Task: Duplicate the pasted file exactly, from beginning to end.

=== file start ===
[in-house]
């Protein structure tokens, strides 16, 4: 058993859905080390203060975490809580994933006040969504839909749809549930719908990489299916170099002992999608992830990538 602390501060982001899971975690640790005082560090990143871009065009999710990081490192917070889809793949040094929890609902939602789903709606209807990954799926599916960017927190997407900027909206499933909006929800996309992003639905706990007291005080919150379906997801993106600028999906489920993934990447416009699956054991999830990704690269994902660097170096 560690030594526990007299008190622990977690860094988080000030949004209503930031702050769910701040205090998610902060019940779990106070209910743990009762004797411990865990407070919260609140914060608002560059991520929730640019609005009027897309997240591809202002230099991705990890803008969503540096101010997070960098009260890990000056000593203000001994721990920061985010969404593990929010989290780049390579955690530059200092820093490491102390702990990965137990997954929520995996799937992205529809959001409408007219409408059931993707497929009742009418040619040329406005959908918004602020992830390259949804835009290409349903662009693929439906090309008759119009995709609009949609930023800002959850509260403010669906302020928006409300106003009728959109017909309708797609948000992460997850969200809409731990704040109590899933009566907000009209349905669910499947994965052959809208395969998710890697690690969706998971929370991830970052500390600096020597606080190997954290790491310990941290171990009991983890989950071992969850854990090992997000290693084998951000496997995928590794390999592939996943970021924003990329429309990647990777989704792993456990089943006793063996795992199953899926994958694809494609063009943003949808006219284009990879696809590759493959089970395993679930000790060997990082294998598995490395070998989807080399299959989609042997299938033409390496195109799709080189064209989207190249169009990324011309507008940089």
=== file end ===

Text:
[in-house]
């Protein structure tokens, strides 16, 4: 058993859905080390203060975490809580994933006040969504839909749809549930719908990489299916170099002992999608992830990538 602390501060982001899971975690640790005082560090990143871009065009999710990081490192917070889809793949040094929890609902939602789903709606209807990954799926599916960017927190997407900027909206499933909006929800996309992003639905706990007291005080919150379906997801993106600028999906489920993934990447416009699956054991999830990704690269994902660097170096 560690030594526990007299008190622990977690860094988080000030949004209503930031702050769910701040205090998610902060019940779990106070209910743990009762004797411990865990407070919260609140914060608002560059991520929730640019609005009027897309997240591809202002230099991705990890803008969503540096101010997070960098009260890990000056000593203000001994721990920061985010969404593990929010989290780049390579955690530059200092820093490491102390702990990965137990997954929520995996799937992205529809959001409408007219409408059931993707497929009742009418040619040329406005959908918004602020992830390259949804835009290409349903662009693929439906090309008759119009995709609009949609930023800002959850509260403010669906302020928006409300106003009728959109017909309708797609948000992460997850969200809409731990704040109590899933009566907000009209349905669910499947994965052959809208395969998710890697690690969706998971929370991830970052500390600096020597606080190997954290790491310990941290171990009991983890989950071992969850854990090992997000290693084998951000496997995928590794390999592939996943970021924003990329429309990647990777989704792993456990089943006793063996795992199953899926994958694809494609063009943003949808006219284009990879696809590759493959089970395993679930000790060997990082294998598995490395070998989807080399299959989609042997299938033409390496195109799709080189064209989207190249169009990324011309507008940089």